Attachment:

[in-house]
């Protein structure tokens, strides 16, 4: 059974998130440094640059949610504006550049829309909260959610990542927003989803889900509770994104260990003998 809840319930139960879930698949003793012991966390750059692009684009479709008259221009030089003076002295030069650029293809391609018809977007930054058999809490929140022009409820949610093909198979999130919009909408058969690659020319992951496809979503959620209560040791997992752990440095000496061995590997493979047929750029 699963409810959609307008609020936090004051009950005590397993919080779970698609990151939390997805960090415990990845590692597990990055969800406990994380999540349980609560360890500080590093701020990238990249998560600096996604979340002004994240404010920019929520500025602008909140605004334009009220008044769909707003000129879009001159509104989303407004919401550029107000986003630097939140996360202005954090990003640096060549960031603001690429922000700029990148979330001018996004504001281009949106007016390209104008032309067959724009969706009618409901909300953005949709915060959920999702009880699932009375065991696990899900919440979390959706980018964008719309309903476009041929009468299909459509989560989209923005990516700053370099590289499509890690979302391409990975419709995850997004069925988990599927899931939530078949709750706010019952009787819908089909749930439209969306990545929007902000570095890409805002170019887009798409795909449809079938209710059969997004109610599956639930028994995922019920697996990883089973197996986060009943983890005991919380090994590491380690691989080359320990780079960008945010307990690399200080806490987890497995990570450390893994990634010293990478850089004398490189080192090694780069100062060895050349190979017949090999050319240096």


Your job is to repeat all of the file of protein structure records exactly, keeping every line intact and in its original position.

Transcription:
[in-house]
């Protein structure tokens, strides 16, 4: 059974998130440094640059949610504006550049829309909260959610990542927003989803889900509770994104260990003998 809840319930139960879930698949003793012991966390750059692009684009479709008259221009030089003076002295030069650029293809391609018809977007930054058999809490929140022009409820949610093909198979999130919009909408058969690659020319992951496809979503959620209560040791997992752990440095000496061995590997493979047929750029 699963409810959609307008609020936090004051009950005590397993919080779970698609990151939390997805960090415990990845590692597990990055969800406990994380999540349980609560360890500080590093701020990238990249998560600096996604979340002004994240404010920019929520500025602008909140605004334009009220008044769909707003000129879009001159509104989303407004919401550029107000986003630097939140996360202005954090990003640096060549960031603001690429922000700029990148979330001018996004504001281009949106007016390209104008032309067959724009969706009618409901909300953005949709915060959920999702009880699932009375065991696990899900919440979390959706980018964008719309309903476009041929009468299909459509989560989209923005990516700053370099590289499509890690979302391409990975419709995850997004069925988990599927899931939530078949709750706010019952009787819908089909749930439209969306990545929007902000570095890409805002170019887009798409795909449809079938209710059969997004109610599956639930028994995922019920697996990883089973197996986060009943983890005991919380090994590491380690691989080359320990780079960008945010307990690399200080806490987890497995990570450390893994990634010293990478850089004398490189080192090694780069100062060895050349190979017949090999050319240096």